All the federal housing programs tend to place children in housing with access to lower-performing schools and schools with much higher poverty, said Philip Tegeler, the research action council's executive director. Only a quarter of eligible families receive housing assistance, he noted, and, "for those families lucky enough to get this assistance, we should be doing a better job of connecting these children to better life opportunities in the form of higher-performing schools."
While schools near all households in the study had, on average, just under 46 percent of students receiving federally subsidized free or reduced-price lunches, families receiving federal housing assistance ended up in far more concentrated poverty. The poverty rates at the schools children from those families could attend after moving into the subsidized housing ranged from 67 percent to 82 percent, depending on the housing program.
"To my mind, the study is highly significant," said Richard D. Kahlenberg, a senior fellow at the Century Foundation based in New York City and Washington. He noted that it confirms prior research that found families using housing vouchers often ended up moving within close range of their old neighborhoods or "moving to a different neighborhood, but even though they physically moved, they kept their kids in the old school."
One program that attempts to bolster the connection between schooling and public-housing assistance is the Next Step housing-voucher program in Grand Junction, Colo. Its two-year, renewable vouchers, which can be used to pay rent in privately owned apartments, are dependent on the family meeting educational criteria, such as mandatory student attendance and parent participation in education classes.
In 2012, the sixth year of the program, 30 families are using the vouchers, and the 21,000-student Mesa County School District 51, which includes Grand Junction, has seen better attendance for the children from those families, according to Catherine Haller, the prevention-services coordinator of the district's Resources, Education, and Advocacy for Children Who Are Homeless. The reach program co-sponsors Next Step with the Grand Junction Housing Authority and other local agencies and nonprofit groups.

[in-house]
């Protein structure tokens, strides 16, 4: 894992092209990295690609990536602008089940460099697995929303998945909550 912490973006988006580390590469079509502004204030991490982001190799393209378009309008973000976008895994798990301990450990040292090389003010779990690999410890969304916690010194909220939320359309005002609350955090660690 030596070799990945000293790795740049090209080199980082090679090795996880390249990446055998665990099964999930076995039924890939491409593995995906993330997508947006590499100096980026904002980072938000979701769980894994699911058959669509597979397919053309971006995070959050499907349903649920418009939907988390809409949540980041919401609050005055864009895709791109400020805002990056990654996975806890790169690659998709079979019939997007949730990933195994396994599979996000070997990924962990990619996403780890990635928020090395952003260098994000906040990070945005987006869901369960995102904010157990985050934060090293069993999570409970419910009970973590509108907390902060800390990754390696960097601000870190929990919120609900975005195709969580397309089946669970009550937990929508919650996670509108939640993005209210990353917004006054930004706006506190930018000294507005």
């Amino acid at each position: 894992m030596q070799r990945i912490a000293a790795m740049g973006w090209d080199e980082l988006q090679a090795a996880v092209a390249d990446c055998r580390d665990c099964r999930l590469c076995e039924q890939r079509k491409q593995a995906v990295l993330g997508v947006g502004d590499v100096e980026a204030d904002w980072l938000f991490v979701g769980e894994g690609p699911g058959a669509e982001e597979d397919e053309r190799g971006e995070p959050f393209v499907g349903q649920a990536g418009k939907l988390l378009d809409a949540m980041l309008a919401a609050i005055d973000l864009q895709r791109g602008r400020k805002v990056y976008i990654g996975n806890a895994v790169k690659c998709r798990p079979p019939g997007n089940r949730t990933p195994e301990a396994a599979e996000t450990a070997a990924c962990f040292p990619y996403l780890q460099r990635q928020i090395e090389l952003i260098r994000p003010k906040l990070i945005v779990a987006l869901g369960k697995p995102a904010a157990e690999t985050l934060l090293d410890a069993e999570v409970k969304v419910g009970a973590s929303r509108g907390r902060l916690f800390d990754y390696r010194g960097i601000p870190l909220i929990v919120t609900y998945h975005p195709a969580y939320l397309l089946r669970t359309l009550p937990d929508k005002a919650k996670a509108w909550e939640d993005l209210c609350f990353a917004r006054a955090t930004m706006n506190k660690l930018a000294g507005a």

Part of the problem with traditional housing-support programs, Mr. Kahlenberg suggested, is that parents and children alike may feel out of place in a new school. "You can imagine this is not an easy thing for a low-income family to feel welcome and a part of more-affluent communities," he said.
Grand Junction's Next Step program includes tutoring for all children through AmeriCorps volunteers in their new schools. Each family also meets with a case manager to discuss problems related to settling in school or the community.
However, it's not clear whether families aren't comfortable moving away or simply don't have the information and access to do so, Ms. Ellen said.
Housing-authority agents often provide lists of landlords known to accept tenants receiving assistance, she said, but those can end up restricting families' search to lower-income neighborhoods.